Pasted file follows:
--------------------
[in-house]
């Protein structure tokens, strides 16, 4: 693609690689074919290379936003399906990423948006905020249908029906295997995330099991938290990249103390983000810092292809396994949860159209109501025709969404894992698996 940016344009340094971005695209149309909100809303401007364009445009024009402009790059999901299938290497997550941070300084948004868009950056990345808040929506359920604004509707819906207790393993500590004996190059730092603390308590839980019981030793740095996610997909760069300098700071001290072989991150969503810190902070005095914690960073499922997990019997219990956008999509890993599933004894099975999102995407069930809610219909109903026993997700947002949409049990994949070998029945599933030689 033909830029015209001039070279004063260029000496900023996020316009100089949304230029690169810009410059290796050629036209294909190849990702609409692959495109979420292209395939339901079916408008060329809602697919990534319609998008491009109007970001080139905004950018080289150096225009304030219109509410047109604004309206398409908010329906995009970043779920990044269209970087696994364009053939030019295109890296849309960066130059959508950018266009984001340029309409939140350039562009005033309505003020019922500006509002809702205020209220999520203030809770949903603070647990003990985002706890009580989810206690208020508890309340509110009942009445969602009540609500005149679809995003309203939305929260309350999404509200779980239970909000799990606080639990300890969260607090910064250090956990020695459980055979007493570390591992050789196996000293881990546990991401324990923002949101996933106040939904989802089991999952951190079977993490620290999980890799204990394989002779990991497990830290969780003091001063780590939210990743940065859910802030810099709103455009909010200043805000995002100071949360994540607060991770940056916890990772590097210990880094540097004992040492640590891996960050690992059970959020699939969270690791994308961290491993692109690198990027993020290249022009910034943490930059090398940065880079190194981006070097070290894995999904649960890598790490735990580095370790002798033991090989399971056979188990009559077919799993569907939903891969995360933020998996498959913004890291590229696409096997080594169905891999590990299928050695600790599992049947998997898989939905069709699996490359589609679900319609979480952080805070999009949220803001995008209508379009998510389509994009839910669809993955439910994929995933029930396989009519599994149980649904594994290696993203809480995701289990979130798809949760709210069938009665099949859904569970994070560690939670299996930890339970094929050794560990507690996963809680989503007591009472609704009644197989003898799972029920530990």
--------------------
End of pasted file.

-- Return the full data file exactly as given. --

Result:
[in-house]
């Protein structure tokens, strides 16, 4: 693609690689074919290379936003399906990423948006905020249908029906295997995330099991938290990249103390983000810092292809396994949860159209109501025709969404894992698996 940016344009340094971005695209149309909100809303401007364009445009024009402009790059999901299938290497997550941070300084948004868009950056990345808040929506359920604004509707819906207790393993500590004996190059730092603390308590839980019981030793740095996610997909760069300098700071001290072989991150969503810190902070005095914690960073499922997990019997219990956008999509890993599933004894099975999102995407069930809610219909109903026993997700947002949409049990994949070998029945599933030689 033909830029015209001039070279004063260029000496900023996020316009100089949304230029690169810009410059290796050629036209294909190849990702609409692959495109979420292209395939339901079916408008060329809602697919990534319609998008491009109007970001080139905004950018080289150096225009304030219109509410047109604004309206398409908010329906995009970043779920990044269209970087696994364009053939030019295109890296849309960066130059959508950018266009984001340029309409939140350039562009005033309505003020019922500006509002809702205020209220999520203030809770949903603070647990003990985002706890009580989810206690208020508890309340509110009942009445969602009540609500005149679809995003309203939305929260309350999404509200779980239970909000799990606080639990300890969260607090910064250090956990020695459980055979007493570390591992050789196996000293881990546990991401324990923002949101996933106040939904989802089991999952951190079977993490620290999980890799204990394989002779990991497990830290969780003091001063780590939210990743940065859910802030810099709103455009909010200043805000995002100071949360994540607060991770940056916890990772590097210990880094540097004992040492640590891996960050690992059970959020699939969270690791994308961290491993692109690198990027993020290249022009910034943490930059090398940065880079190194981006070097070290894995999904649960890598790490735990580095370790002798033991090989399971056979188990009559077919799993569907939903891969995360933020998996498959913004890291590229696409096997080594169905891999590990299928050695600790599992049947998997898989939905069709699996490359589609679900319609979480952080805070999009949220803001995008209508379009998510389509994009839910669809993955439910994929995933029930396989009519599994149980649904594994290696993203809480995701289990979130798809949760709210069938009665099949859904569970994070560690939670299996930890339970094929050794560990507690996963809680989503007591009472609704009644197989003898799972029920530990």